Saturday, October 31, 2009

H1N1 vaccination

At the moment, it looks like the H1N1 vaccination program is a mess. Let's lay aside a discussion of the vaccine supply. After all, the Federal government has purchased enough doses for everyone and the delivery schedule is a factor of the manufacturing process.

So let's concentrate on the factors that we do have some control over. First, there is effective communication as to who gets priority. I've heard different messages from different levels of government, including the municipal, the medical officer of health and the province.

Part of the confusion is how people are treated when they show up for the vaccine. The local news is running stories that the target population is under 5 years of age, but that no child is being turned away. That sends a message that we have no target population, and that it's A-OK to just show up. Federal politician Hedy Fry didn't help when she suggested that Parliament Hill should have its own immunization clinic.

Then there is how the actual implementation is organized. Some people stand in lines for hours. Some are given a ticket with a number. Some pick up extra tickets for family members. Some are told to come back at a certain time.

And by the way, it seems to be a problem that cuts across political divisions. In Ottawa we have a left leaning municipal government, a Liberal provincial government and a Conservative federal government.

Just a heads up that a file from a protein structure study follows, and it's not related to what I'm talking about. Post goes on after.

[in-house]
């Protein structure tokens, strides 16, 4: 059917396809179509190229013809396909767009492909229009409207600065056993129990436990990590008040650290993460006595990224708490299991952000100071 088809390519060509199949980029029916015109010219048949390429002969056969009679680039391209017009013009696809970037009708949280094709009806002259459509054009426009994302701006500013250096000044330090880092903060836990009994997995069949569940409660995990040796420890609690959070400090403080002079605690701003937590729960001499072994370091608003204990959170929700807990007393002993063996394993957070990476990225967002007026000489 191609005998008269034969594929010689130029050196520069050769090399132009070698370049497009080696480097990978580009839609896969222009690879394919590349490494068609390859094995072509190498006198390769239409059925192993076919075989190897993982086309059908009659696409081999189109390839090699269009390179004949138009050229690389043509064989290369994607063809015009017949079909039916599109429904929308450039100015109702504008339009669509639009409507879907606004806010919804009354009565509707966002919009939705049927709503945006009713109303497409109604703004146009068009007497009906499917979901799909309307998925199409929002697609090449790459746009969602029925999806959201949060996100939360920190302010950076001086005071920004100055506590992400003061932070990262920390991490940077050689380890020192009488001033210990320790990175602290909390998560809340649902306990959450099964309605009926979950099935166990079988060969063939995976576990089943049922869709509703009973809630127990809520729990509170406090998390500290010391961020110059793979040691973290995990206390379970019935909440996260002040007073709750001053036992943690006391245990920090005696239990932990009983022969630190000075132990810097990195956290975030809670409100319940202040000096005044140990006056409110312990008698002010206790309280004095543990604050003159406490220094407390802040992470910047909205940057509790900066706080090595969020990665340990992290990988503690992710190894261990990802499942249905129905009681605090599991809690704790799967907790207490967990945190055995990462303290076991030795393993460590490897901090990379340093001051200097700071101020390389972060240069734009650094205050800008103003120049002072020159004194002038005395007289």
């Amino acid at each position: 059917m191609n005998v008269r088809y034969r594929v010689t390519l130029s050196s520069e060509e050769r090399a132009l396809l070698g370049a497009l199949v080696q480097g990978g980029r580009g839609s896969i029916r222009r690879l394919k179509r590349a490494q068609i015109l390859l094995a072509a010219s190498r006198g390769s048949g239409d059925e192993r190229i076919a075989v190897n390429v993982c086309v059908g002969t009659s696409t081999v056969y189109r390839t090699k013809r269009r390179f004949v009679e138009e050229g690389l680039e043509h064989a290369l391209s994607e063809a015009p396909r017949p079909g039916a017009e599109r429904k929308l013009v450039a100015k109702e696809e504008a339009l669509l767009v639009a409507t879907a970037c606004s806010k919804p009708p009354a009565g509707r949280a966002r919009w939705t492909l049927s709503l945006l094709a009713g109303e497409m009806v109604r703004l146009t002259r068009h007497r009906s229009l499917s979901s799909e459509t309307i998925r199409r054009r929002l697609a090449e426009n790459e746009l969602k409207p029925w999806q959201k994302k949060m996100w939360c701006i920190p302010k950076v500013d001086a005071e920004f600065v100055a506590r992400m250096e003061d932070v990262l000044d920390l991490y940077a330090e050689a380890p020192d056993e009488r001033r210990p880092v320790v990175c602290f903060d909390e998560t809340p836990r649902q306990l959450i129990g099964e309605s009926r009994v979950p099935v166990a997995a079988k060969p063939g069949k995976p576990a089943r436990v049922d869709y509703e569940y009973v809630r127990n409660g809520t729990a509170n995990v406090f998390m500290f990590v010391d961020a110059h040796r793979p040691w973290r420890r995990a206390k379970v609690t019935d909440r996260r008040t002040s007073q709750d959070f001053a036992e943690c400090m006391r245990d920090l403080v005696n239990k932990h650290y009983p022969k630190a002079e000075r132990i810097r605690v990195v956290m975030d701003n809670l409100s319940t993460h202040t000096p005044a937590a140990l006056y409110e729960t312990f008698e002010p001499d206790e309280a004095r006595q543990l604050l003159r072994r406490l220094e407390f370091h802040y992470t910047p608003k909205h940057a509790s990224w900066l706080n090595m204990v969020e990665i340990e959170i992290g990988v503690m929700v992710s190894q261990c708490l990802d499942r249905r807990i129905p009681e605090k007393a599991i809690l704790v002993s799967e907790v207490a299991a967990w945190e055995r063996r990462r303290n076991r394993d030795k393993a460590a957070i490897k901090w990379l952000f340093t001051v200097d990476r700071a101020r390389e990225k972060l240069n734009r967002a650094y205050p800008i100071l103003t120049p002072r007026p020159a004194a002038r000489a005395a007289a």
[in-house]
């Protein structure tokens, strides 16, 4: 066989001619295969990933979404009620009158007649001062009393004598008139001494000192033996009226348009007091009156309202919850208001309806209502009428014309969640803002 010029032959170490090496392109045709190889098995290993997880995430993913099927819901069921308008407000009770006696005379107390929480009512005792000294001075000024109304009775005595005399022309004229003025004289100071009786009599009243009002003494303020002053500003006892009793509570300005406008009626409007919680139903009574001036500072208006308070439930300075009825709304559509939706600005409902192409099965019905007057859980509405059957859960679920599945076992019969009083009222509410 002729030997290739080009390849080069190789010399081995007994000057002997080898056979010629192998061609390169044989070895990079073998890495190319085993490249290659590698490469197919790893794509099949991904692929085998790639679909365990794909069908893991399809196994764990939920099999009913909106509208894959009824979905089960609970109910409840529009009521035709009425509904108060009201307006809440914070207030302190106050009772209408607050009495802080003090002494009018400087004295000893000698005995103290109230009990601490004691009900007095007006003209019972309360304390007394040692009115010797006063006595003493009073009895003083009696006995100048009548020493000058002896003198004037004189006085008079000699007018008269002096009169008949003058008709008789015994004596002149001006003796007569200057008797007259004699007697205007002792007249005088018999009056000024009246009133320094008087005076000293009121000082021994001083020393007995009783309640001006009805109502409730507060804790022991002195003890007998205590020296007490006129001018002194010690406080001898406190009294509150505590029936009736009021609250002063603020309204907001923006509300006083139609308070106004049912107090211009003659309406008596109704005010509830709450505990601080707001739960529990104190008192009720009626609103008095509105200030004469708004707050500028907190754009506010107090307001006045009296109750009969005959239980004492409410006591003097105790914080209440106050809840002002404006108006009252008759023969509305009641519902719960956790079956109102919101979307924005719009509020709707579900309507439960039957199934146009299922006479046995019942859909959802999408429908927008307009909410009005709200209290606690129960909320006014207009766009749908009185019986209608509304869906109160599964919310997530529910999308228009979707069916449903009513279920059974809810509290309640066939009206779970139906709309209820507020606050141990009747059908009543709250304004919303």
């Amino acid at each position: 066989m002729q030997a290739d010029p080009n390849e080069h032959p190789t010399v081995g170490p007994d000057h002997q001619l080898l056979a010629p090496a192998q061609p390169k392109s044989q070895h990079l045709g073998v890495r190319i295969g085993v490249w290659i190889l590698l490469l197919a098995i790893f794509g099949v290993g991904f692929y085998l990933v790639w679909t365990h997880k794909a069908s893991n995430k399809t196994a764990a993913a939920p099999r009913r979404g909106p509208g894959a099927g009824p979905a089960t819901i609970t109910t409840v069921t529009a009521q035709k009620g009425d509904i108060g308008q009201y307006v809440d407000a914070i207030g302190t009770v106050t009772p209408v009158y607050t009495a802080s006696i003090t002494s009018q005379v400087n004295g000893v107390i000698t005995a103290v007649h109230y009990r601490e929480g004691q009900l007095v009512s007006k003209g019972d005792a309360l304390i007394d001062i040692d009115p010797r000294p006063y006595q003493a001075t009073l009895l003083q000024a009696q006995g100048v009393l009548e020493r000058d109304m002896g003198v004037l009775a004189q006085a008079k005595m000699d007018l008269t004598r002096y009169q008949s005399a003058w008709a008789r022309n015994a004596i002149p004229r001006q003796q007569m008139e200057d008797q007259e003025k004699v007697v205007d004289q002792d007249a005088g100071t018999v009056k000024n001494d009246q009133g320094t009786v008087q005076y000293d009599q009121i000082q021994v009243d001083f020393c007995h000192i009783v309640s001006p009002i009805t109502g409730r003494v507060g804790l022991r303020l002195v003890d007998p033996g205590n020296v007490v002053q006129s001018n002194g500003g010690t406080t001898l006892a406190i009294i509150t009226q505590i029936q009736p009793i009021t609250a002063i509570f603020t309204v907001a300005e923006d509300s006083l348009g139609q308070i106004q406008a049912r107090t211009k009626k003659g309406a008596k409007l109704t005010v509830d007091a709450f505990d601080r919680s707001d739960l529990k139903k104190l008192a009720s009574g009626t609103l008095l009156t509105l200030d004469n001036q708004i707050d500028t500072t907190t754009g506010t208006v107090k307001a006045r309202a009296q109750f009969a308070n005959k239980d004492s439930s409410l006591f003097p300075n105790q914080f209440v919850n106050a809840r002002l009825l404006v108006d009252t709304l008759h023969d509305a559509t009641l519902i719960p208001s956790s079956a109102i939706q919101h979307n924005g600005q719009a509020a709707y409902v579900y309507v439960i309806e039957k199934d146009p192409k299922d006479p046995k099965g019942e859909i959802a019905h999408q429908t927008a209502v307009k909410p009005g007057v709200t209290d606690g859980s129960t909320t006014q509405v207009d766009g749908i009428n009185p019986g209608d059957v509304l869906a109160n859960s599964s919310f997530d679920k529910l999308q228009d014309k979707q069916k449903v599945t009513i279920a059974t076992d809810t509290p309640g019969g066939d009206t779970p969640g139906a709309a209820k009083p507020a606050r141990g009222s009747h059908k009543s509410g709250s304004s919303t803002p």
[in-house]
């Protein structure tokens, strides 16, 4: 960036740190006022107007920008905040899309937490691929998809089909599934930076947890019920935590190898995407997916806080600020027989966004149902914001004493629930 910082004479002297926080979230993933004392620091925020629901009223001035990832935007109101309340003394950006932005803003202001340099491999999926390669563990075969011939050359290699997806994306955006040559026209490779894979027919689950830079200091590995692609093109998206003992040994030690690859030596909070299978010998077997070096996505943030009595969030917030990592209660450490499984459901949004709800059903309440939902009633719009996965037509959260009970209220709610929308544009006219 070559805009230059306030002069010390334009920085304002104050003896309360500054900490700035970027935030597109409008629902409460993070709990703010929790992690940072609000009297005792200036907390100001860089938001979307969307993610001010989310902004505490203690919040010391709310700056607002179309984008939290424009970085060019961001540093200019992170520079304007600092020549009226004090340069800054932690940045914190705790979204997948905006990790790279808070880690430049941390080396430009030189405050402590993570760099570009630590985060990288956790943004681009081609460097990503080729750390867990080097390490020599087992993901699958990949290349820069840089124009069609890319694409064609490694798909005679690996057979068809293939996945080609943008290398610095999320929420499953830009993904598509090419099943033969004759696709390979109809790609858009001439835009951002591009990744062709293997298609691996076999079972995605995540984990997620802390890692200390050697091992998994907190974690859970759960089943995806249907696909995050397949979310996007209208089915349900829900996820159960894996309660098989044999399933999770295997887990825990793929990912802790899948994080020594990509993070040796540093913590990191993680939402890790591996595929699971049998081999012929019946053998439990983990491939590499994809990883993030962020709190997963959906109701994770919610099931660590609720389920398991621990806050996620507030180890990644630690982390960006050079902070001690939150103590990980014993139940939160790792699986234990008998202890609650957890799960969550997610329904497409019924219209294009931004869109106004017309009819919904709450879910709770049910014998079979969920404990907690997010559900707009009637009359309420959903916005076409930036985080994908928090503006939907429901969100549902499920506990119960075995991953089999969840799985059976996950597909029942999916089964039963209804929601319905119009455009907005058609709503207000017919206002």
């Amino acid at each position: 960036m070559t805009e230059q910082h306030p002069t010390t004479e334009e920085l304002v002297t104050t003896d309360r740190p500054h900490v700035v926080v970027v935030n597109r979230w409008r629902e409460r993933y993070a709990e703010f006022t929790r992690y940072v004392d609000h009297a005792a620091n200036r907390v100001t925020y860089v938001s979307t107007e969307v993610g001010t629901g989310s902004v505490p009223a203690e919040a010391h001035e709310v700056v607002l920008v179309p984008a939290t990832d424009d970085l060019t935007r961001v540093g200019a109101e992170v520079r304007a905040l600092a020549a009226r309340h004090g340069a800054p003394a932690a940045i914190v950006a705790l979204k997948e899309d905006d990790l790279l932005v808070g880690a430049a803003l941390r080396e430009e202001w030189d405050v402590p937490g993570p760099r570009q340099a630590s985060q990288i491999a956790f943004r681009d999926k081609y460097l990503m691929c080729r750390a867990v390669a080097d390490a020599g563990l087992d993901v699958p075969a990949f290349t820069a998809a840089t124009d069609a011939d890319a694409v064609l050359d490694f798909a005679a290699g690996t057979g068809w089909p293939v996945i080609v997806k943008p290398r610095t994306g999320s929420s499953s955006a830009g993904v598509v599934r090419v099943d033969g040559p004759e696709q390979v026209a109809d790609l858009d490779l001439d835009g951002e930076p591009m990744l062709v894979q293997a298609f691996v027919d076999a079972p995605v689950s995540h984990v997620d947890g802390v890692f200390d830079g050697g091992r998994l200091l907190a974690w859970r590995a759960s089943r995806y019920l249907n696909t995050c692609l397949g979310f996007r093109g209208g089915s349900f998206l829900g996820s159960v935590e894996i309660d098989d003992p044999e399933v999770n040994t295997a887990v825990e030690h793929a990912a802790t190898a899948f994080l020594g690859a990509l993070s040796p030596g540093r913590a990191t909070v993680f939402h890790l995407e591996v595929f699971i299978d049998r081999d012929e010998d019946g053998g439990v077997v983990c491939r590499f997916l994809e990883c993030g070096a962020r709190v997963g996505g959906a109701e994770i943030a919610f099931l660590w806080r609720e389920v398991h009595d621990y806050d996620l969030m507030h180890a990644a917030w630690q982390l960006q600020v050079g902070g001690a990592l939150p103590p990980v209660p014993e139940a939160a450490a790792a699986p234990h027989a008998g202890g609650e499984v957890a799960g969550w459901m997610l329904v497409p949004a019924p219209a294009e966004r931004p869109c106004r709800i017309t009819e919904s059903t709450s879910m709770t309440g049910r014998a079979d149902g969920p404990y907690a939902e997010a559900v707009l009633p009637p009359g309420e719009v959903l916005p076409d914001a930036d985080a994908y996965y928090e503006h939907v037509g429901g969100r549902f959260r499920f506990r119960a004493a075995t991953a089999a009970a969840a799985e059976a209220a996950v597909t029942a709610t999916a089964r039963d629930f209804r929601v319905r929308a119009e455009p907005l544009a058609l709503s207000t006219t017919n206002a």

There needs to be a single source of information, and a single plan. The plan needs to be clear on how the clinics will be run and who will and will not get the first doses of vaccine (with no exceptions).

By the way, H1N1 is a trial case and we've clearly blown it. The fatality rate of H1N1 is low (I saw 0.5%). If the fatality rate was 5%, we'd be seeing massive social disorder. People can live with a message that they must wait, but they can't live with a message that sometimes line jumpers will be accommodated.


Blogger Rileysowner said...

Not sure what to make of this. Would it not have been easier to have the vaccine available not only at clinics but through people's own doctors. Yes, a little more distribution time initially, but likely not much, but at the same time it would reduce the amount of time taken per patient as their doctor would have their medical history right there. I frankly don't really understand why they are doing it the way they are.

3:31 p.m.  
Blogger Shawn Abigail said...

It will be available to family doctors, but there too is problem. The initial plan was to offer it to doctors but only in batches of 500 doses. Apparently this is changing.

There is also discussion over what fee will be paid for doing the vaccination (my doctor charges $10 for a Twinrix shot because it isn't covered by the health care system). Would doctors pay for the vaccine, or receive it free?

And finally, most family doctors are overloaded. If all of their patients make an extra appointment for the H1N1 shot during a 2 week period, will anything else get done?

4:00 p.m.  
Blogger Rileysowner said...

All good points. However, all their patients will not come for it as many people don't trust vaccines and think the H1N1 thing is hype. Having said that, a combination would have been idea allowing people to choose their options.

10:01 p.m.  

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